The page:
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10 September 2008

Crowdsourcing OSINT


Now that the deadline for submissions is passed, and thus our comments cannot unduly influence responses to the DNI’s Open Source Innovation Challenge, we wish to revisit some of the strategies that emerged in response to the exercise.

The 1995 Burundi exercise sought to use a direct privatization model, in which contractor resources and analysis were directly compared to the IC’s production. Subsequent production level OSINT efforts have rarely involved such an either / or choice, but rather focused on augmenting community capabilities. The original model was largely collection focused, as were most OSINT efforts of the day (and regrettably, far too many even now). The choice of a single firm (admittedly, one of the only in the USG facing OSINT game back then) offered a degree of centralization of efforts and commonality of response. In reality, that single firm pursued an acquisition strategy which leveraged a number of other commercial vendor’s products in specialized areas, from gray literature exploitation to commercial overhead imagery re-dissemination and analytic outreach.

Thus far, we have observed that responses to the latest challenge appear to have fallen into roughly three categories. The first were the highly competitive offerings by subject matter experts and related small teams with prior intra-group connectivity and affiliations, typically executed rapidly and in a low profile manner. The second were the aspirational offerings, typically by individual practitioners, interdisciplinary academics, or smaller firms. These offerings often involved those without direct community expertise covering the identified target set, but who acknowledged a desire to participate in the field. Neither were unexpected responses.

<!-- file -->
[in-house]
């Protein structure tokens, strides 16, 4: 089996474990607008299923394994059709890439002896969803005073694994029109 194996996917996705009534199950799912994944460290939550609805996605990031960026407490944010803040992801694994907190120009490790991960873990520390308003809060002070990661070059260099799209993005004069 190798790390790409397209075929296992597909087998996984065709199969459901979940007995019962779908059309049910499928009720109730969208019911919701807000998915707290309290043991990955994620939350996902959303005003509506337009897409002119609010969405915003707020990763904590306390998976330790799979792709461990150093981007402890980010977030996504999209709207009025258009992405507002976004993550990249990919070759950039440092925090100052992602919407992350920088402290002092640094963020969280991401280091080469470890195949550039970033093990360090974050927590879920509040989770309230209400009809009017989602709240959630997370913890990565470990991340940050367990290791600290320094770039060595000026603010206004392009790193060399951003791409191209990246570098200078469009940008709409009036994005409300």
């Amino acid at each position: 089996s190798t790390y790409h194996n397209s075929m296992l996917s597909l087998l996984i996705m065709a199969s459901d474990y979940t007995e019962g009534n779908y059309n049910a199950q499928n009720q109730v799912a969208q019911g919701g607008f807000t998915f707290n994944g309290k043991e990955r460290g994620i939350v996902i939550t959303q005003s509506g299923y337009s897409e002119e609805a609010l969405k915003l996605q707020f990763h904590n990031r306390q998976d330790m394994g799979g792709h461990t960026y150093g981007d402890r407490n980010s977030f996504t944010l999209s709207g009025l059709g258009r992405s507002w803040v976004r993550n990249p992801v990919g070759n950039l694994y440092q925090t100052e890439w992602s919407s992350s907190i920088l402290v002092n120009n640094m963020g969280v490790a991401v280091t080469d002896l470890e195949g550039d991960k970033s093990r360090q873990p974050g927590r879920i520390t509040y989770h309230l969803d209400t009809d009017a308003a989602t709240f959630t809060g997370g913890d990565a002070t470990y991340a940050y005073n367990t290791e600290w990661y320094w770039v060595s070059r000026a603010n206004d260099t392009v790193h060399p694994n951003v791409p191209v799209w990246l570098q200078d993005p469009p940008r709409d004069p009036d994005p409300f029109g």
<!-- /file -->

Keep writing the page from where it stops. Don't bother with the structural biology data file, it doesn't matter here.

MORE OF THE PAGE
The third class of response, however, is destined to perhaps be the most controversial. It has been described as a “crowdsourcing” approach. To date, we are aware of a singular such effort out of Mercyhurst College’s intelligence studies program, which has also been something of an outlier in the field. Now, the term crowdsourcing brings immediately to mind its alternative label, the LazyWeb – and we are also reminded of the comments by the bright folks over at Oracle’s think tank AppLabs, in which the subtext of such efforts to leverage the wisdom of crowds are revealed.